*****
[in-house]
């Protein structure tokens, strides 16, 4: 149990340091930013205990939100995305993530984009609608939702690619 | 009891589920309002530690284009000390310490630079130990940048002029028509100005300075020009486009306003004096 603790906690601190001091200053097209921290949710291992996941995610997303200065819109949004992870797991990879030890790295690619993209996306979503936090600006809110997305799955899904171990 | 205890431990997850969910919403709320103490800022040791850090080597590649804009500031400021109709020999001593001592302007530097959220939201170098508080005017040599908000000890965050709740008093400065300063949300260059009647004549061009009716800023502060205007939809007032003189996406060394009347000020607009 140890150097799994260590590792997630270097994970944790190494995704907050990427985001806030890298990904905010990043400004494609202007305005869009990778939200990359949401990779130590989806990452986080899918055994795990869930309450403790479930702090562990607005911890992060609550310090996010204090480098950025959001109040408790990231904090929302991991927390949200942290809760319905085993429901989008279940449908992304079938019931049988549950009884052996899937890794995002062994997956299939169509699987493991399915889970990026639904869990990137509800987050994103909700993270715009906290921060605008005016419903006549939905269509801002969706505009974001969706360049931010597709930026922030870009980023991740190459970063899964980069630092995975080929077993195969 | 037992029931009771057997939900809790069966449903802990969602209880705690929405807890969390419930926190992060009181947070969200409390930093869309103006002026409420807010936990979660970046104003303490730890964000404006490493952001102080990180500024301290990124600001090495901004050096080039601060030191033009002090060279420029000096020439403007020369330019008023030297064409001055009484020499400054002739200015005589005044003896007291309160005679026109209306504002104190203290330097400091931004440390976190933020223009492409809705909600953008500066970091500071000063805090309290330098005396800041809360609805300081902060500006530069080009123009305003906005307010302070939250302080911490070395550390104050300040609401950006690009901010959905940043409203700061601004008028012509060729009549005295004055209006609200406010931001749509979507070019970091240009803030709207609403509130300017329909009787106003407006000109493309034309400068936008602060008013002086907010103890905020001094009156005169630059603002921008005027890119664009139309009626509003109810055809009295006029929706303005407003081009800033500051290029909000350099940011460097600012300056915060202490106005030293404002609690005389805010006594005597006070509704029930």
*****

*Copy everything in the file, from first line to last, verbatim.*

[in-house]
């Protein structure tokens, strides 16, 4: 149990340091930013205990939100995305993530984009609608939702690619 | 009891589920309002530690284009000390310490630079130990940048002029028509100005300075020009486009306003004096 603790906690601190001091200053097209921290949710291992996941995610997303200065819109949004992870797991990879030890790295690619993209996306979503936090600006809110997305799955899904171990 | 205890431990997850969910919403709320103490800022040791850090080597590649804009500031400021109709020999001593001592302007530097959220939201170098508080005017040599908000000890965050709740008093400065300063949300260059009647004549061009009716800023502060205007939809007032003189996406060394009347000020607009 140890150097799994260590590792997630270097994970944790190494995704907050990427985001806030890298990904905010990043400004494609202007305005869009990778939200990359949401990779130590989806990452986080899918055994795990869930309450403790479930702090562990607005911890992060609550310090996010204090480098950025959001109040408790990231904090929302991991927390949200942290809760319905085993429901989008279940449908992304079938019931049988549950009884052996899937890794995002062994997956299939169509699987493991399915889970990026639904869990990137509800987050994103909700993270715009906290921060605008005016419903006549939905269509801002969706505009974001969706360049931010597709930026922030870009980023991740190459970063899964980069630092995975080929077993195969 | 037992029931009771057997939900809790069966449903802990969602209880705690929405807890969390419930926190992060009181947070969200409390930093869309103006002026409420807010936990979660970046104003303490730890964000404006490493952001102080990180500024301290990124600001090495901004050096080039601060030191033009002090060279420029000096020439403007020369330019008023030297064409001055009484020499400054002739200015005589005044003896007291309160005679026109209306504002104190203290330097400091931004440390976190933020223009492409809705909600953008500066970091500071000063805090309290330098005396800041809360609805300081902060500006530069080009123009305003906005307010302070939250302080911490070395550390104050300040609401950006690009901010959905940043409203700061601004008028012509060729009549005295004055209006609200406010931001749509979507070019970091240009803030709207609403509130300017329909009787106003407006000109493309034309400068936008602060008013002086907010103890905020001094009156005169630059603002921008005027890119664009139309009626509003109810055809009295006029929706303005407003081009800033500051290029909000350099940011460097600012300056915060202490106005030293404002609690005389805010006594005597006070509704029930």